Devoted to the Propagation and Defense of New Testament Christianity
May 19, 1955

Love — No. 2

Connie W. Adams, Atlanta, Georgia

That God loved humanity has been manifested in many ways. Man is made in the image of God. He has been endowed with intelligence. At his command are the components of nature. God has regulated the seasons in such fashion as to serve the best interest of His creatures. God has revealed His will to men through the agency of the Spirit as He guided the prophets of old and the New Testament writers. He has made known His extreme interest in the welfare of men by the sending of His Son, Jesus, to offer himself as a sacrifice that men might be reconciled to God. All of these but testify to the fact of God's great love for us all. And since God has shown His love in so many ways, we must learn the meaning and applications of love, else we cannot be godly. Our love must be pointed in several directions if we please our Maker. When we learn to love properly in these directions we shall be duplicating the manner of God's love.

Love For God

In considering the various objects of our love, first must be our love for God. We are not our own, we are His, and the greatness of His love for us stirs us to an effort to return that love. But what is love for God? Can it be a mental attitude that never takes action? Or will true love for God reveal itself in our conduct? "And this is love, that we walk after his commandments." (2 John 6. "For this is the love of God, that we keep his commandments: and his commandments are not grievous."." (1 John 5:3.) Jesus said, "If ye love me, keep my commandments." (John 14:15.) Furthermore, "If a man love me, he will keep my words: and my Father will love him, and we will come unto him, and make our abode with him. He that loveth me not keepeth not my sayings: and the word which ye hear is not mine, but the Father's which sent me." (John 14:23,24.) Genuine love for God always manifest itself in the doing of the will of God. Since God's mind is made known to us in the scriptures, there is no such thing as loving God without obeying the requirements of the scriptures. This is almost universally disregarded among the sects of men. They cry long and loud about love but constantly refuse to obey certain charges of the scriptures. Such men as Billy Graham speak much of love, and yet he refuses to honor the command of Christ relative to baptism. He who adds to God's commandments fails to "keep" them just as much so as the man who omits the divine oration. Those of us who are no longer shackled by sectarianism need to constantly remember that failure to obey the teaching of God demonstrates a defective love for Him.

Love For Brethren

"If a man say, I love God, and hateth his brother, he is a liar: for he that loveth not his brother whom he hath seen, how can he love God whom he hath not seen? And this commandment have we from him, that he who loveth God love his brother also." (1 John 4:20,21.) Men who do not love one another do not love God either. Think how much of the New Testament is devoted to teaching brethren how to get along with each other. "Be kindly affectioned one to another with brotherly love; in honour preferring one another." (Rom. 12:10.) In these days when issues are being discussed, often heatedly, let us not lose sight of the meaning of brotherly love. "Love work-eth no ill to his neighbor." (Rom. 13:10.) One may speak of love for his brethren, but if he uses every opportunity to wrong them he works ill toward them and thus does not really love them at all. Peter spoke of "unfeigned love of the brethren." (1 Peter 1:22.) Feigned love is pretended love, that kind of conduct that makes a show of love but is not genuine. Sometimes brethren will be overly sweet to one another when together but belittle and low-rate each other when separated. This writer cannot see how brethren can love one another and then say such things about them as we read nearly every week in some of the journals published by brethren. It cannot be denied that many expressions of hate have gazed upward from many pages in the recent past. And while we are "at it" let it be remarked that neither side of the present controversy has remained spotless in this respect. Furthermore, it is increasingly astonishing to find such a sluice of hate in the pages of a journal that has thought itself to be an epistle of love and that comes from "the city of brotherly love" (not Philadelphia either). Do not suppose that this is opposed to the pointing out of error whenever it is seen. Brethren err for we are human. And it should not be mistaken as a sign of hatred should a brother take exception to something we might write or say. But when the attacks shift from the point at issue to the personality and character of the one supposed to be in error, then it is evident that such an attacker is more concerned with personal prestige and personal victory than he is with truth. Now, when brethren resort to tagging others with titles and names they know do not in any way fit those so labeled, is it not a manifestation of something besides love? Love "doth not behave itself unseemly, seeketh not her own." (1 Cor. 13:5.)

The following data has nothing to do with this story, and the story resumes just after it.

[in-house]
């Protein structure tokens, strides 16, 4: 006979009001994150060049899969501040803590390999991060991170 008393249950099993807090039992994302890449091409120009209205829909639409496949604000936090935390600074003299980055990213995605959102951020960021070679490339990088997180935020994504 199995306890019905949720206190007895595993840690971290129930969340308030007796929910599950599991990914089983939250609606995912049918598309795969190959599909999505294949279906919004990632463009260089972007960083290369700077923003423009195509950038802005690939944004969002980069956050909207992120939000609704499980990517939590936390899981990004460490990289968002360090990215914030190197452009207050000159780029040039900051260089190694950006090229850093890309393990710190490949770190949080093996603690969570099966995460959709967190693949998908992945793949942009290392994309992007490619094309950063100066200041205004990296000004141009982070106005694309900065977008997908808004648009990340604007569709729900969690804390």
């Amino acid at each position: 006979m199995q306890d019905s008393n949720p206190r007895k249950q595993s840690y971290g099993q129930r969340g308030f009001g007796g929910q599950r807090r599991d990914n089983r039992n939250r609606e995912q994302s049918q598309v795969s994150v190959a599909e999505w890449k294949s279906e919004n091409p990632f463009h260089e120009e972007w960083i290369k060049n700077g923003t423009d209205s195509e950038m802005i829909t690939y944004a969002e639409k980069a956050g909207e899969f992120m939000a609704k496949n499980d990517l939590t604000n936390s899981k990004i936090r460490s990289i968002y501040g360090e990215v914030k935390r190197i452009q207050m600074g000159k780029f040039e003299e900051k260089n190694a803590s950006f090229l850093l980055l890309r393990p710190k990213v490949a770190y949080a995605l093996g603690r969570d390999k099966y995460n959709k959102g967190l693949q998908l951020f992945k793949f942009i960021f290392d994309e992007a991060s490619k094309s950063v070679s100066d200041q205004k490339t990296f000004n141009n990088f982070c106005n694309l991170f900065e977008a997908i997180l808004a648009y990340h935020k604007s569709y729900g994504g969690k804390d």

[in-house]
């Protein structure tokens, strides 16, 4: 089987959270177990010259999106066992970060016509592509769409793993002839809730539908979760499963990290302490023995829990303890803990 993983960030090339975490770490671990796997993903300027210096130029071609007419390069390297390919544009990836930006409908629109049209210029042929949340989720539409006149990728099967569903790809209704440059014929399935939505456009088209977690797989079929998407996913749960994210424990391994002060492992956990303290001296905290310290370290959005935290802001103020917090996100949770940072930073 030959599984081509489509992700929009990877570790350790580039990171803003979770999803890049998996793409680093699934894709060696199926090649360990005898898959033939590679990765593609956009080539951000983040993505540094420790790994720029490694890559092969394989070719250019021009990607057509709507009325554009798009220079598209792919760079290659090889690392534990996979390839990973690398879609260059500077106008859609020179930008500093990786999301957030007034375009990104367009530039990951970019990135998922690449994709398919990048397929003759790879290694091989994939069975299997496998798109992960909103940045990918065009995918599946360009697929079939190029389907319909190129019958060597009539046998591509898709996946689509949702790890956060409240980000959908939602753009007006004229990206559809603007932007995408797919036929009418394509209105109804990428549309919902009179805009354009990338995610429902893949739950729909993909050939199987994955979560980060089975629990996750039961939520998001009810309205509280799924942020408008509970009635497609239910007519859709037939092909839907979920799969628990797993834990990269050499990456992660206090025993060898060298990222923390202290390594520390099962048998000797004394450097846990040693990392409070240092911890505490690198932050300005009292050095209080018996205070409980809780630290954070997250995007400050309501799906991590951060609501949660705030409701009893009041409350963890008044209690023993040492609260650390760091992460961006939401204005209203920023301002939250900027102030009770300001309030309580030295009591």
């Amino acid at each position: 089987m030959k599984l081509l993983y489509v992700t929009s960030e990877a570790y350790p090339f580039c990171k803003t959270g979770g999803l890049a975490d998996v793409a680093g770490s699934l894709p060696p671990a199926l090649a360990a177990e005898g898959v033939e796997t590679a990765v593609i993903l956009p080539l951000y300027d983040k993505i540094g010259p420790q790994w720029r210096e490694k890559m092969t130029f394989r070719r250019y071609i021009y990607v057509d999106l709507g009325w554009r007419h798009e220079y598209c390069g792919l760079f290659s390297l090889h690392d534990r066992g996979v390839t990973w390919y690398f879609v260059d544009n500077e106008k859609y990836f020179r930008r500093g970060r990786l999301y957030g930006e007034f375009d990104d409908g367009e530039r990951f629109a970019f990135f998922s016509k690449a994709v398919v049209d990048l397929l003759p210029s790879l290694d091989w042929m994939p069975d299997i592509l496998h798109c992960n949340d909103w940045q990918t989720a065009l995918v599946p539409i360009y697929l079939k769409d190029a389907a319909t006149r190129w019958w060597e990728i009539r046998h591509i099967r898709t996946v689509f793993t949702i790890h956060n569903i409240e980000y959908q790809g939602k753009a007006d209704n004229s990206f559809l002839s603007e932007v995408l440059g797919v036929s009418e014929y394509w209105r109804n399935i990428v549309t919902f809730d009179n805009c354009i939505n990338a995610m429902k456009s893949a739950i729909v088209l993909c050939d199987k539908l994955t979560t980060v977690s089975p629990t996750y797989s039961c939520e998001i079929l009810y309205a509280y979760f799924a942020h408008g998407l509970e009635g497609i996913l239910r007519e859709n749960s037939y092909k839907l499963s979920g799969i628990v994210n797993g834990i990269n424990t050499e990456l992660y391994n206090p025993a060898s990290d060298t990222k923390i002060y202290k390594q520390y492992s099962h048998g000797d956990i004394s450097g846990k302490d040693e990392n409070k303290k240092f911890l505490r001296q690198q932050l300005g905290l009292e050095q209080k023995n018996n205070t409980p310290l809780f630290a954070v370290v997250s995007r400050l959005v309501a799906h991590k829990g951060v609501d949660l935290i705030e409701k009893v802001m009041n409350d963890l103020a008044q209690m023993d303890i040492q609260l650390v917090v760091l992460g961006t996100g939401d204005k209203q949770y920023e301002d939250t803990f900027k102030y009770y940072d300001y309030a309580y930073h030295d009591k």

In searching for truth, let us love one another. Of course, points must be stressed. False premises and conclusions must be revealed and those who are in error should be admonished to forsake it and cleave to the truth, but in it all let it not be forgotten that we are still brethren.

The next and concluding article will deal with love for the truth.